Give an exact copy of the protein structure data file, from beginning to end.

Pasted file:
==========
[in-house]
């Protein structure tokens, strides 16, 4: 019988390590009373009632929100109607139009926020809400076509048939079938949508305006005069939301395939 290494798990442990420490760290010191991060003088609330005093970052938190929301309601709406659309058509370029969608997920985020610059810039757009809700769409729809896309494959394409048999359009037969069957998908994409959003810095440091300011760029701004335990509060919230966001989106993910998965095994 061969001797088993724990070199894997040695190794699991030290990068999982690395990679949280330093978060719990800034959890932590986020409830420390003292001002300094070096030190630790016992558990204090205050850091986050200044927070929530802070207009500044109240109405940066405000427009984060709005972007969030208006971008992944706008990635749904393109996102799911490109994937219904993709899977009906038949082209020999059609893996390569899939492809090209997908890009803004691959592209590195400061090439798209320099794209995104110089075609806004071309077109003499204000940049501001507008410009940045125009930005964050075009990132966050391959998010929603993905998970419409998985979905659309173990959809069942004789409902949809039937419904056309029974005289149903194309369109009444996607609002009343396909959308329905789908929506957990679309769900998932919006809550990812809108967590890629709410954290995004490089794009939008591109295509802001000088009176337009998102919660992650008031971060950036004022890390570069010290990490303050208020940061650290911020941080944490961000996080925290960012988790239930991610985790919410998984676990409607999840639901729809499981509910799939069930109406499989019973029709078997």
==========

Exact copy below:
[in-house]
């Protein structure tokens, strides 16, 4: 019988390590009373009632929100109607139009926020809400076509048939079938949508305006005069939301395939 290494798990442990420490760290010191991060003088609330005093970052938190929301309601709406659309058509370029969608997920985020610059810039757009809700769409729809896309494959394409048999359009037969069957998908994409959003810095440091300011760029701004335990509060919230966001989106993910998965095994 061969001797088993724990070199894997040695190794699991030290990068999982690395990679949280330093978060719990800034959890932590986020409830420390003292001002300094070096030190630790016992558990204090205050850091986050200044927070929530802070207009500044109240109405940066405000427009984060709005972007969030208006971008992944706008990635749904393109996102799911490109994937219904993709899977009906038949082209020999059609893996390569899939492809090209997908890009803004691959592209590195400061090439798209320099794209995104110089075609806004071309077109003499204000940049501001507008410009940045125009930005964050075009990132966050391959998010929603993905998970419409998985979905659309173990959809069942004789409902949809039937419904056309029974005289149903194309369109009444996607609002009343396909959308329905789908929506957990679309769900998932919006809550990812809108967590890629709410954290995004490089794009939008591109295509802001000088009176337009998102919660992650008031971060950036004022890390570069010290990490303050208020940061650290911020941080944490961000996080925290960012988790239930991610985790919410998984676990409607999840639901729809499981509910799939069930109406499989019973029709078997």